Title: Stealing Time
Author: Rebecca Bowyer
Genre: General Fiction (Adult), Sci-Fi & Fantasy
Release Date: 23rd March 2021
BLURB from Goodreads
They’ll kill to get more time. She’ll die to stop them.
In a world where each person’s life span is limited by law, time is a lucrative commodity that some people will do anything to get more of.
Fourth-dimension physicist, Dr Varya Galanos, invented the technology that time thieves used to murder children by stealing their remaining years of life. Although it was destroyed 10 years ago, and the thieves brought to justice, she still suffers from the burden of guilt.
Masquerading as a lowly lab technician at the Minor Miracles Foundation, Varya finds a certain peace searching for cures for rare childhood diseases, like the one which took her 4-year-old son, Kir, away from her.
The Foundation is secretly funded by Varya and her employee and confidante, Marisa Volkov, by selling illicit time tabs to wealthy patrons. When dissolved on the tongue, a single time tab grants a person four extra hours in their day.
The time tab technology is highly valued – and highly illegal - in a society where Time Chips are inserted into each child’s brain stem at birth. Lives are limited to just sixty-five years to conserve the planet’s ever-dwindling resources.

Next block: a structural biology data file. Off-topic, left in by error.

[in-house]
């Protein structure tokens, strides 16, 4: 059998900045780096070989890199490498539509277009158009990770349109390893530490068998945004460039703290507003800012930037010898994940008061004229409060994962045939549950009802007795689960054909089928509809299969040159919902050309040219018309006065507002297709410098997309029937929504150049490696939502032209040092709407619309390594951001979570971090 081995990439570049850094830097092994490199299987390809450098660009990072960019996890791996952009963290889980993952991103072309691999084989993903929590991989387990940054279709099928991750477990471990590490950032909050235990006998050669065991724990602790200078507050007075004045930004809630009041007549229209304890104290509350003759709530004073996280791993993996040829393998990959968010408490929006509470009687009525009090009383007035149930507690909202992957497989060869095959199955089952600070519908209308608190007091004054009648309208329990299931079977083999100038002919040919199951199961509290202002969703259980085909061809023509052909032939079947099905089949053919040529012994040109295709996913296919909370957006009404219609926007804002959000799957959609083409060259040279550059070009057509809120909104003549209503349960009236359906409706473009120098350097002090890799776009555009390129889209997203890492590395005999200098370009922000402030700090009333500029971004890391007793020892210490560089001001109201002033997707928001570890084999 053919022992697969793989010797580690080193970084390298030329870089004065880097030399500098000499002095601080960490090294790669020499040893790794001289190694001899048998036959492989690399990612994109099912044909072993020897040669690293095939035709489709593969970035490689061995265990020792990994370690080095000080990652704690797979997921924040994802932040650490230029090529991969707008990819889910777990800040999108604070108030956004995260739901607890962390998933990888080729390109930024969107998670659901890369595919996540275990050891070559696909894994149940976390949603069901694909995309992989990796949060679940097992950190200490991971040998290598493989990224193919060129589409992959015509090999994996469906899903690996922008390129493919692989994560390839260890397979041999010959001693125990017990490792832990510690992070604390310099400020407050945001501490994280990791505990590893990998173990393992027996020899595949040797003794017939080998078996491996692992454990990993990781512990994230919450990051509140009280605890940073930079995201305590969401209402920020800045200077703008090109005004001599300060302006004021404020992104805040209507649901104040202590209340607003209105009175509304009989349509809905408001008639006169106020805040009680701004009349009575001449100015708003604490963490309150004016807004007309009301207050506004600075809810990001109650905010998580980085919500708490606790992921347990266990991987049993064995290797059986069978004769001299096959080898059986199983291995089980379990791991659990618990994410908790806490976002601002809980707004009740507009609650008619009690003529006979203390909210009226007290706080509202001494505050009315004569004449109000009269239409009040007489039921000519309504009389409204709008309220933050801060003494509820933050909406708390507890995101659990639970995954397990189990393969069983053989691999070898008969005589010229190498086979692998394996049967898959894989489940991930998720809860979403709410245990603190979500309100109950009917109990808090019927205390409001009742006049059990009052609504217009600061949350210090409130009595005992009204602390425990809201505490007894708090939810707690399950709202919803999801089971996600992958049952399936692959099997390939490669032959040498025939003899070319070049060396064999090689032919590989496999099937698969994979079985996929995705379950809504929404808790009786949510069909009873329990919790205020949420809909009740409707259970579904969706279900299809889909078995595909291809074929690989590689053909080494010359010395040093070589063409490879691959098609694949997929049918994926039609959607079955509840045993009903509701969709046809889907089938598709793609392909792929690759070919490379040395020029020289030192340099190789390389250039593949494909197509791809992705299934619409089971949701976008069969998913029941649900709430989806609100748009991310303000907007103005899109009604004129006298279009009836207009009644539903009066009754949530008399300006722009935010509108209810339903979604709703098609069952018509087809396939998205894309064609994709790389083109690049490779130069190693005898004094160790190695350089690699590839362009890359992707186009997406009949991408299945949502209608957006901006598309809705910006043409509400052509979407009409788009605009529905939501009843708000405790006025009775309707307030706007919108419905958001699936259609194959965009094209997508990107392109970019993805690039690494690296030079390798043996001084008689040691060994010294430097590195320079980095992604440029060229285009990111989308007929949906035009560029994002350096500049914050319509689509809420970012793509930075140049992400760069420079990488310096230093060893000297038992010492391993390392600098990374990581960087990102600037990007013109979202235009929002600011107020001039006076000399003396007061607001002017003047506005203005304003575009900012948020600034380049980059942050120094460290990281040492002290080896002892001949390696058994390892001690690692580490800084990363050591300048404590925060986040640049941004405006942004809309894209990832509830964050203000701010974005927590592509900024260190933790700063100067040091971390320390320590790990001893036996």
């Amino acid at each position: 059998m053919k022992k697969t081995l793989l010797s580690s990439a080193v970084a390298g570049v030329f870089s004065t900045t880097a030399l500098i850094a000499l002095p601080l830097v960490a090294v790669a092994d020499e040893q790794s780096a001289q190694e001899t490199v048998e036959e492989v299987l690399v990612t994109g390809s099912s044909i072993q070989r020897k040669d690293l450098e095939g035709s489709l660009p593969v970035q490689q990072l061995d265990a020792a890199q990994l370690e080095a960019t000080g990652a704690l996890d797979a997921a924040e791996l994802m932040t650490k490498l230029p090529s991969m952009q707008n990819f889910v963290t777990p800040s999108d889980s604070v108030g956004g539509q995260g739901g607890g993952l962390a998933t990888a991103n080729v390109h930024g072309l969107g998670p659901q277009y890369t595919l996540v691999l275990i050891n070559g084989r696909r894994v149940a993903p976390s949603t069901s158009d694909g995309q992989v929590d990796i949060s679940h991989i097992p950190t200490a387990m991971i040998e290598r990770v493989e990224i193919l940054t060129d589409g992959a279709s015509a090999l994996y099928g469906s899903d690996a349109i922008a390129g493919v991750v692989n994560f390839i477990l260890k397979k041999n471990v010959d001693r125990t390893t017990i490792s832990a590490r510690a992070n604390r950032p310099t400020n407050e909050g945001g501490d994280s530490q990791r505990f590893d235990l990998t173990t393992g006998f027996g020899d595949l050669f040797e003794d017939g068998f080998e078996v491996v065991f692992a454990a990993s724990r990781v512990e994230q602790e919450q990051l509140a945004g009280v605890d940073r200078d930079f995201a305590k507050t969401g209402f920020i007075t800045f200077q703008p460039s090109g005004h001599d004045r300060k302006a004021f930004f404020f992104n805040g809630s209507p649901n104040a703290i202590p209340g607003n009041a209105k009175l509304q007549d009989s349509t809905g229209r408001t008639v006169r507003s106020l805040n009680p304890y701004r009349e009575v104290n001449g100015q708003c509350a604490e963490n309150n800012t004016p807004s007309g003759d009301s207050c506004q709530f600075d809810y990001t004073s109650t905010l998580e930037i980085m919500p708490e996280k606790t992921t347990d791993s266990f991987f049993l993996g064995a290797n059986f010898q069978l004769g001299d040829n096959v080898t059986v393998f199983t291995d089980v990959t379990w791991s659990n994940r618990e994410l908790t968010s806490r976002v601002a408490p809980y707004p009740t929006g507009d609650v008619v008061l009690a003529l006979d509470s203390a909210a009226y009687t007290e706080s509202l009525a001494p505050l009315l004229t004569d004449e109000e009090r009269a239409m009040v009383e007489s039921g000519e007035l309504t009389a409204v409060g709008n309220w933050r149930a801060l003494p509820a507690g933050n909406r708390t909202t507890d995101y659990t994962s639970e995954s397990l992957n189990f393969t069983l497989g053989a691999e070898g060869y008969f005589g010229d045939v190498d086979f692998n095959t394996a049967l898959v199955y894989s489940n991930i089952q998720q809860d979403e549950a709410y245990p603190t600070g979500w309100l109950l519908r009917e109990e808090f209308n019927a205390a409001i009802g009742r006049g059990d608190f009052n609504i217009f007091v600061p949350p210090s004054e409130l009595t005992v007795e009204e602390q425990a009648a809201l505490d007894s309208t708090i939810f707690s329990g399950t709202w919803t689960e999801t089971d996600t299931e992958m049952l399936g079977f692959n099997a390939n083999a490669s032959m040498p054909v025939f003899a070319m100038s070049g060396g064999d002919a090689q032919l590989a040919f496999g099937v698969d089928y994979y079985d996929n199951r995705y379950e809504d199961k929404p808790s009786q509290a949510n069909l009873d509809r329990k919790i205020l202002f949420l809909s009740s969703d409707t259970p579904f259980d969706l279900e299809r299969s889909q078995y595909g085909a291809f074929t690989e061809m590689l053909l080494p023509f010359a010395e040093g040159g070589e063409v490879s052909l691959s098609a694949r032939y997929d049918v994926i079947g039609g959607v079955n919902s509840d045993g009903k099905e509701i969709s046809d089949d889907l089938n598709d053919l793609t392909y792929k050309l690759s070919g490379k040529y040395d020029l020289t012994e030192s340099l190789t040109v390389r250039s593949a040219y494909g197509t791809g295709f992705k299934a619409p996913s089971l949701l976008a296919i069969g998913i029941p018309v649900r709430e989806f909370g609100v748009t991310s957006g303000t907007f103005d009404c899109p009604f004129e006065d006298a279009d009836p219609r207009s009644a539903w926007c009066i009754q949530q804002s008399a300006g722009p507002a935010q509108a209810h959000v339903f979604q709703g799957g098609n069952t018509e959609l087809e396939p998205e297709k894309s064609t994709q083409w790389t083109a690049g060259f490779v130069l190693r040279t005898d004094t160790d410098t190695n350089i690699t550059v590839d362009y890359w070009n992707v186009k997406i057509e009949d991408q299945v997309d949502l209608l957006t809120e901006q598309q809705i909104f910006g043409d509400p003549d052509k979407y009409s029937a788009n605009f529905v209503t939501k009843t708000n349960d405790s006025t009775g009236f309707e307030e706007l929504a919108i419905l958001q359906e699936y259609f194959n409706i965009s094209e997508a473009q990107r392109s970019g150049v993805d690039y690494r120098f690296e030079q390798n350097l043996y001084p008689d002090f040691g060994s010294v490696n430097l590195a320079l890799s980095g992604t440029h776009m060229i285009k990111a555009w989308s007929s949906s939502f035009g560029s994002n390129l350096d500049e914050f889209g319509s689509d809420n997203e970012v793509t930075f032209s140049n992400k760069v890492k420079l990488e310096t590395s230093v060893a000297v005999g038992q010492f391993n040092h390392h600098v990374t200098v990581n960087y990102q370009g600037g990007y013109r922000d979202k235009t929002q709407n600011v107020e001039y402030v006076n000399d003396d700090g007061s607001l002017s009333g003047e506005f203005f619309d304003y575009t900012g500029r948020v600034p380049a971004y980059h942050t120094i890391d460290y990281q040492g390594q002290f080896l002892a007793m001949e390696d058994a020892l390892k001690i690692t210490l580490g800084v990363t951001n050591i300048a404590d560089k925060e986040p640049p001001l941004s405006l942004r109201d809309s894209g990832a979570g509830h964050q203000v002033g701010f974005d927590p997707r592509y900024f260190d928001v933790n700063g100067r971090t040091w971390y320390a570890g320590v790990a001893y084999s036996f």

Varya’s tenuous peace is shattered when children start disappearing again. She fears the worst - that the time thieves have returned and have somehow resurrected the technology to steal precious years from children.
Varya is the only one who can find a way to reverse the time drains and save the returned children. But doing so could cost the lives of those she holds dearest.
When her best friend’s son becomes a victim, returned with just hours to live, she is faced with an impossible choice.
The cover drew my eye to this book first, then I saw the authors name Rebecca Bowyer and as I had read and loved her previous book /Maternal Instinct I immediately gave it a closer look. I do really like the cover, the mysterious hooded figure at the centre of the cover and the smoky effect maybe representing time. Once you read the book, the cover makes even more sense.
This book is set in a future where women are allowed to have just one child, in an effort to control the growing population and preserve natural resources. Everyone has a chip inserted into their neck which allows them a maximum of 65 years of life. Once your 65 years expires you literally die. However, you have to earn your years by staying out of trouble, conforming to the one child policy. No chip has ever successfully been removed without that person dying.
The technology in the world within this book is so advanced, cars that drive themselves, cryogenics so those wealthy enough could be frozen in time and perhaps brought back to life sometime in the future. Naturally this makes “Time” a precious, highly desirable commodity. When things are in such demand those that can afford it will pay a great deal for “time chips” which in turn creates a black market.